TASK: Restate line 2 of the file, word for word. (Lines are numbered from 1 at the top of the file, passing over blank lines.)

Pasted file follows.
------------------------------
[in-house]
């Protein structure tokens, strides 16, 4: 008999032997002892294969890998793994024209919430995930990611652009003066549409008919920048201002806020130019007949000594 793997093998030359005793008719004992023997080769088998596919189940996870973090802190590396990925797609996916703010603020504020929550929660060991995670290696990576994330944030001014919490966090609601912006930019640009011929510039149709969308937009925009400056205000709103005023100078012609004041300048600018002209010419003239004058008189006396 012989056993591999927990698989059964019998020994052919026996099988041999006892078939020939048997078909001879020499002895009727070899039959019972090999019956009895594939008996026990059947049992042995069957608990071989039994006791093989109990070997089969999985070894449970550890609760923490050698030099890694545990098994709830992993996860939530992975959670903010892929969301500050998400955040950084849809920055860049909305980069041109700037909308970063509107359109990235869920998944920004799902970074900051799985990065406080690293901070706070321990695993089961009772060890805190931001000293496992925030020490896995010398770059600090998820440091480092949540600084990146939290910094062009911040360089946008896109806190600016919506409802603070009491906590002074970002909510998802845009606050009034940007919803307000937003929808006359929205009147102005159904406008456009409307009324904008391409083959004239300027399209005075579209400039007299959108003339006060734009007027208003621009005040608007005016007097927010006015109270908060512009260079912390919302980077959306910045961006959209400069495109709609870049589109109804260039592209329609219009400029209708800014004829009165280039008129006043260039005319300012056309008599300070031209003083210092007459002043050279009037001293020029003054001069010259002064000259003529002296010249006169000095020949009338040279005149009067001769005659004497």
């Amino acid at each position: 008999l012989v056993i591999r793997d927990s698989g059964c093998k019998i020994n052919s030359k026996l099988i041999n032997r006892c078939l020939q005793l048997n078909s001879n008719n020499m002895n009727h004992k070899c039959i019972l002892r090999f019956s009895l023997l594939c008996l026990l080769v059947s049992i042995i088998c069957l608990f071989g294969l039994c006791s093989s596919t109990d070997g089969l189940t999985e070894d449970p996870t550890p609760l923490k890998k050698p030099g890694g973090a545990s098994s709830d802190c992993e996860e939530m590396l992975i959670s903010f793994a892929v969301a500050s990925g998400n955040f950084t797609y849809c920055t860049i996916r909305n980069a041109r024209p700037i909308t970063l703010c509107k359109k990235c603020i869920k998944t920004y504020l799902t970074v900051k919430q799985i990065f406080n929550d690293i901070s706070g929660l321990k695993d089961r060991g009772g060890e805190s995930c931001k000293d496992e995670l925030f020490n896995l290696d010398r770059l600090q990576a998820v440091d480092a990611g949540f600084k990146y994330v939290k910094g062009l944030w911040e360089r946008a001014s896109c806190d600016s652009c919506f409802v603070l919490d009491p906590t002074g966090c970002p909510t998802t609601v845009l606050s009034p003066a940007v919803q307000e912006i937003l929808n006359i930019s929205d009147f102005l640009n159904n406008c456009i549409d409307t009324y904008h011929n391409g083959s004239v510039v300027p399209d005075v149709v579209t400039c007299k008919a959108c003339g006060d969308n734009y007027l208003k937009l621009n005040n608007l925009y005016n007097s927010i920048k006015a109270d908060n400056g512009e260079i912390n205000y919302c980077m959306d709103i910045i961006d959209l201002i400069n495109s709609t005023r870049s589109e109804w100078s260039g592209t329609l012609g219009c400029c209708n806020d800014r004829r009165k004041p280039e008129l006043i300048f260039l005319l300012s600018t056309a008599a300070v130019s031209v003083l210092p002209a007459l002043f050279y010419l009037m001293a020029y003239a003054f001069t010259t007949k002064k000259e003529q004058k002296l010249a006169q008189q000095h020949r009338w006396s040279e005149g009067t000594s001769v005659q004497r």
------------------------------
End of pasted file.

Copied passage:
């Protein structure tokens, strides 16, 4: 008999032997002892294969890998793994024209919430995930990611652009003066549409008919920048201002806020130019007949000594 793997093998030359005793008719004992023997080769088998596919189940996870973090802190590396990925797609996916703010603020504020929550929660060991995670290696990576994330944030001014919490966090609601912006930019640009011929510039149709969308937009925009400056205000709103005023100078012609004041300048600018002209010419003239004058008189006396 012989056993591999927990698989059964019998020994052919026996099988041999006892078939020939048997078909001879020499002895009727070899039959019972090999019956009895594939008996026990059947049992042995069957608990071989039994006791093989109990070997089969999985070894449970550890609760923490050698030099890694545990098994709830992993996860939530992975959670903010892929969301500050998400955040950084849809920055860049909305980069041109700037909308970063509107359109990235869920998944920004799902970074900051799985990065406080690293901070706070321990695993089961009772060890805190931001000293496992925030020490896995010398770059600090998820440091480092949540600084990146939290910094062009911040360089946008896109806190600016919506409802603070009491906590002074970002909510998802845009606050009034940007919803307000937003929808006359929205009147102005159904406008456009409307009324904008391409083959004239300027399209005075579209400039007299959108003339006060734009007027208003621009005040608007005016007097927010006015109270908060512009260079912390919302980077959306910045961006959209400069495109709609870049589109109804260039592209329609219009400029209708800014004829009165280039008129006043260039005319300012056309008599300070031209003083210092007459002043050279009037001293020029003054001069010259002064000259003529002296010249006169000095020949009338040279005149009067001769005659004497």